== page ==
3 Ways to Fight the Stigma from Home

You’ve seen them in your social media feed – an endless supply of posts about day drinking and using wine as the cure for all that ails us during stay safe, stay home orders and recommendations. Pretty funny, huh.

You’ve also surely seen the news reports about the impact of excessive quarantine drinking. Alcohol sales were up 55% right from the start of the lockdown according to Nielsen.

Uncertainty and alcohol abuse combine to result in a dangerous cocktail of mental health crisis across our country. Kaiser Family Foundation published a study recently that reports 45% of adults report a deterioration in their mental health condition as a result of COVID-19.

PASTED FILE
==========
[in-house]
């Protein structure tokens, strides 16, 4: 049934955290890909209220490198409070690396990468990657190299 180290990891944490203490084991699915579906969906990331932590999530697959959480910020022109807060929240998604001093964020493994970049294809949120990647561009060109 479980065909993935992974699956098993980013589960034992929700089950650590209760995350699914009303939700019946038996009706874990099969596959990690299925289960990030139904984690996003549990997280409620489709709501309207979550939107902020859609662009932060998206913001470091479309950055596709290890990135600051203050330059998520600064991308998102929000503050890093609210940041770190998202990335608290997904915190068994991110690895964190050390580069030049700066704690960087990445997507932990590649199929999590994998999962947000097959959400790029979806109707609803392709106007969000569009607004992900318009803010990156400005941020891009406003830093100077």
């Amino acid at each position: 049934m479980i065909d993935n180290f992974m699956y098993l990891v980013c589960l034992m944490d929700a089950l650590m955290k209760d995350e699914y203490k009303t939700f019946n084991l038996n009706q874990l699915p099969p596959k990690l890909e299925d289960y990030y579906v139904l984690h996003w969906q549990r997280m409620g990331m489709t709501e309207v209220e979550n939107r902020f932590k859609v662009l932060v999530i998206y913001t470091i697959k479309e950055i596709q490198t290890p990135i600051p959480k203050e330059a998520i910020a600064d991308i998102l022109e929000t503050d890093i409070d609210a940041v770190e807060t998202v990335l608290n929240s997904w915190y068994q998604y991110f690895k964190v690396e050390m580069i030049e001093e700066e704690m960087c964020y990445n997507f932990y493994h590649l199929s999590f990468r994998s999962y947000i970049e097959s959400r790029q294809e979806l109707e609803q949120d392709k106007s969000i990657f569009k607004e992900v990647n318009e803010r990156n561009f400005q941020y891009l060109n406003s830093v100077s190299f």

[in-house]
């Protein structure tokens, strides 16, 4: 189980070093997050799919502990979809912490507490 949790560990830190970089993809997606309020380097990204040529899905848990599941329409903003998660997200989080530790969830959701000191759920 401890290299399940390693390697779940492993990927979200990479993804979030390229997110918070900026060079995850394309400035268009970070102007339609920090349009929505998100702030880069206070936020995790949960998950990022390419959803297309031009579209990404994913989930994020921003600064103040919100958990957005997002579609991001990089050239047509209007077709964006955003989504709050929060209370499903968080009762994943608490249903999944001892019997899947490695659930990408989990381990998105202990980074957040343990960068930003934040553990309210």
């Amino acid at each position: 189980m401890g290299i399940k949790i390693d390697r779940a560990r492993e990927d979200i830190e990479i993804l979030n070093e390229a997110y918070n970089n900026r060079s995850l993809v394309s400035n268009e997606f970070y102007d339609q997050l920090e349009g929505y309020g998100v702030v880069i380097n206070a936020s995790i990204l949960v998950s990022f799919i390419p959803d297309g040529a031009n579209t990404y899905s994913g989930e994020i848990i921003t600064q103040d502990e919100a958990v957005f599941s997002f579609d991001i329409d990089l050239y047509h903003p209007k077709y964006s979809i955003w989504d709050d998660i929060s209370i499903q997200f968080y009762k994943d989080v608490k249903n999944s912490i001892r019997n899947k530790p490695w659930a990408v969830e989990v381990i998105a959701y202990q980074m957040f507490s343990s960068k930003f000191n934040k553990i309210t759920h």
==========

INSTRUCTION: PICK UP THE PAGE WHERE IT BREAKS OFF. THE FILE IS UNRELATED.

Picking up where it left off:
The pandemic makes people drink more, and that’s funny. But excessive drinking is causing spikes in depression, anxiety, domestic abuse and addiction. And there is nothing funny about that.

What role does the stigma play in all of it? The stigma is what keeps most Americans from connecting the dots. The stigma makes my excessive drinking funny, while it makes their excessive drinking tragic. It’s a classic us versus them scenario. The stigma keeps me from identifying with them, so, therefore, it is their problem, and not mine.

Your support of our efforts to crush the stigma are more important now than ever. Do you want to help ease the pain of the pandemic, but you feel helpless and hopeless sitting at home removed from the front lines? Helping people in mental health crisis and struggling with addiction is what we do. Your support in one of these three ways will go directly to the front lines. Don’t just yell at the TV screen. Get involved and be a big part of the solution.

3 Ways to Fight the Stigma from Home